“The birds and the bees” talk is a shared tale for parents. The moment it arrives is often dreaded, full of embarrassment and involves complicated stories about storks and babies that require unlearning down the line.

It doesn’t have to be this way!

In a recent conversation on our Facebook page, parents shared how their children responded to learning about birth – sometimes by witnessing it firsthand.

“My oldest daughter watched me give birth to her baby sister,” said Amanda Boucher. “I’ve yet to see or hear of any negative consequences of kids seeing birth or having information.”

You may find your child is ready to talk at an age younger than you expected, as children have friends whose parents are pregnant or they hear about babies being born. Let your child lead and tell you when he or she is ready to learn about the body and what happens during birth. She may indicate when she’s receptive to the conversation by doing what so many of us did as kids, influenced by our basic childbirth knowledge: sticking a baby doll up her shirt.

“I can remember doing this as a kid, putting my doll in a shirt and pretending to have a baby,” Rita Hayes said. “Is there something a child should not know about this? I mean, it’s just having a baby. It’s how they got there. Maybe we should stop treating reproduction like some weird thing.”

With reproduction being the driving force of our population, it’s pivotal that your child learns about it in a calm, loving, matter-of-fact way. Using the proper terms for body parts can make her adult experience more comfortable, since how children learn about birth influences their relationship to it for the rest of their lives.

“Children don’t need to be micro-managed and shielded from life,” Leanne Booth said. “They need to encounter and see life being lived in order to learn how to manage their own.

A child’s curiosity about birth, though, is separate from sexual intercourse.

“My older kids have seen me give birth twice at home, and they still haven’t asked questions about conception,” said Natalie Linden. “These are two separate topics! Making birth a normal topic (and a normal part of life) empowers my daughters to feel like their bodies are pretty awesome!”

To recap, our top tips for a smooth conversation about birth:

1. Be matter-of-fact in your storytelling.
2. Let your child tell you when he or she is ready to talk.
3. Don’t be embarrassed: Having a baby is how we all got here.
4. Use the proper terms for body parts.

It’s what MamAmor Dolls are all about: empowering children through education.

 

Join our community for more!

 

 

You are pregnant again.  Congratulations!  But this time, you don’t have time to bask in any glow, rest during the nausea of your first trimester or the fatigue of those final weeks.  You have an older child to chase after, entertain and explain about the mysterious miracle occurring each day.  Involving my first child in my pregnancy helped me to stay emotionally attached to and excited about this new life.  Here are five simple ways to involve your child in life before baby arrives.

 

Tell your child you are pregnant when it feels right for you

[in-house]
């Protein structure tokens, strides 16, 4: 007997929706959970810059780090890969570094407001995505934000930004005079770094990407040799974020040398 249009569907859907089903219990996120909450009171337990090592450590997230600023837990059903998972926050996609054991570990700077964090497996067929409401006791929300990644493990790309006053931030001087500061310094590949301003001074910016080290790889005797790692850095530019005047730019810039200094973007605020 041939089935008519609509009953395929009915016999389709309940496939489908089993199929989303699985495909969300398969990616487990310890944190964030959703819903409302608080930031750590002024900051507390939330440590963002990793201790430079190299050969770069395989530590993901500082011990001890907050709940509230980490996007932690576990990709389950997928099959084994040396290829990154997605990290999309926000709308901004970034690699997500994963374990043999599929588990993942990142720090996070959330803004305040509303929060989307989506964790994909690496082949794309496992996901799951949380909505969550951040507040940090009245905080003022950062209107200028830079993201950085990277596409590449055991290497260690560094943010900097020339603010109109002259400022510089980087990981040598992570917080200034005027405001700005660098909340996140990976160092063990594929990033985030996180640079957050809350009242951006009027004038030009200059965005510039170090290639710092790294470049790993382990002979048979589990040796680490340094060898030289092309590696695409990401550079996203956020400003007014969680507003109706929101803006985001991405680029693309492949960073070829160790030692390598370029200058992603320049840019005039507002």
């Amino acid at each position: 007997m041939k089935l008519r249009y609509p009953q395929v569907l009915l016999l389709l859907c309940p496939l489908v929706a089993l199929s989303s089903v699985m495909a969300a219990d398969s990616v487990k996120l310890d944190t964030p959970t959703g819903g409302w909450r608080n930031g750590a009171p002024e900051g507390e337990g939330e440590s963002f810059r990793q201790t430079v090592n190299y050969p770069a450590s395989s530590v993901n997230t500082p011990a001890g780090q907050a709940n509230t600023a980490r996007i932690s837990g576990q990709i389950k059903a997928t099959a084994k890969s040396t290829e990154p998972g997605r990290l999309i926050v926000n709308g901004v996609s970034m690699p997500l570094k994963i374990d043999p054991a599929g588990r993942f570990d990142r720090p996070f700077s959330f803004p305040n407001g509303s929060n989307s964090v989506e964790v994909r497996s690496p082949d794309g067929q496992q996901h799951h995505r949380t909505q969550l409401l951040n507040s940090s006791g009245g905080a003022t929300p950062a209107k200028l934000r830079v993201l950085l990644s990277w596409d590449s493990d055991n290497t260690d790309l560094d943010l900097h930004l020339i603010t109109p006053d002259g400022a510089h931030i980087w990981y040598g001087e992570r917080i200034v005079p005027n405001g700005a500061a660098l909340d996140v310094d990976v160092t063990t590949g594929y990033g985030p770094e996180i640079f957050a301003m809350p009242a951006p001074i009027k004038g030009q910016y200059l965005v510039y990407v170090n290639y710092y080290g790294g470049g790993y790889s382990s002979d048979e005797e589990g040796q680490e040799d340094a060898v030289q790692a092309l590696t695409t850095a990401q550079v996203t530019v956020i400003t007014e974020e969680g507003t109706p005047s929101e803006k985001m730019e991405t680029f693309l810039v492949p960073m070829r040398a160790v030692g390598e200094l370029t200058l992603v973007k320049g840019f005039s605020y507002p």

Most experts advise waiting until the end of the first trimester when the risk of miscarriage has dropped considerably.  While I do not dispute the incredible wisdom of this advice, I felt compelled to tell my son right away, because he wanted me to participate in more physical activities than I felt comfortable doing while pregnant.  As a result, my son did get some education about death when one pregnancy turned out to be a very early miscarriage.  But he also saw very early ultrasound pictures of the successful pregnancy which followed.  In short, be aware of the consequences of early revelation, but do what feels right for you.

 

Take your child to some pregnancy appointments

Pregnancy appointments were usually times I could focus on the life to come rather than the life that was already there.  However, it’s good to bring your child to a few appointments.  This way, she can get to know your caregiver, watch a typical belly-measuring exam and hear the baby’s heartbeat.

 

Bring out your child’s baby pictures.

You may have the urge to think of your first child/about to be older sibling as bigger, more mature, more independent.  But I know my son became more enthralled with baby pictures when he realized that he used to be one himself.  I think showing the pictures to him also helped to remind me that he is still little and still needs my mothering.

 

Use good books and toys to prepare for a baby

Children love books of all kinds, and books about the birth of a sibling or life with a new sibling are very easy to find.  Because we were having a home birth, I found Hello Baby and Mama, Tell Me about When Max Was Born to be the most helpful.  In one book, the child saw the entire birth, while in another, the child left with a relative during the birth.  This way, my son could talk about what he wanted to do before the time came.  But many great books exist to match your birth circumstances.

High-quality educational toys can also help to explain pregnancy, birth and nursing to your child.  MamAmor dolls were the first dolls my son actually showed interest in, as he learned about birth, breastfeeding and his new role in the family.

 

Let your child participate in the birth

If you are giving birth in a hospital, your child may not be able to attend the birth.  If you give birth at home, you can decide how much your child should see of the birth.  My son watched me during early labor, left with my sister during the most excruciating part of delivery and ran back in when the baby was born.  He still remembers when his brother came out before he was even cleaned up.  But he got a very good understanding of how birth worked by participating to a degree that was comfortable.

 

Allowing my child to participate in my pregnancy gave him a lot of time to prepare for a very big change in his life, but it also gave me a little time to “bask in the glow,” even while I still ran after him.

 

Kristen Witucki - New Jersey, US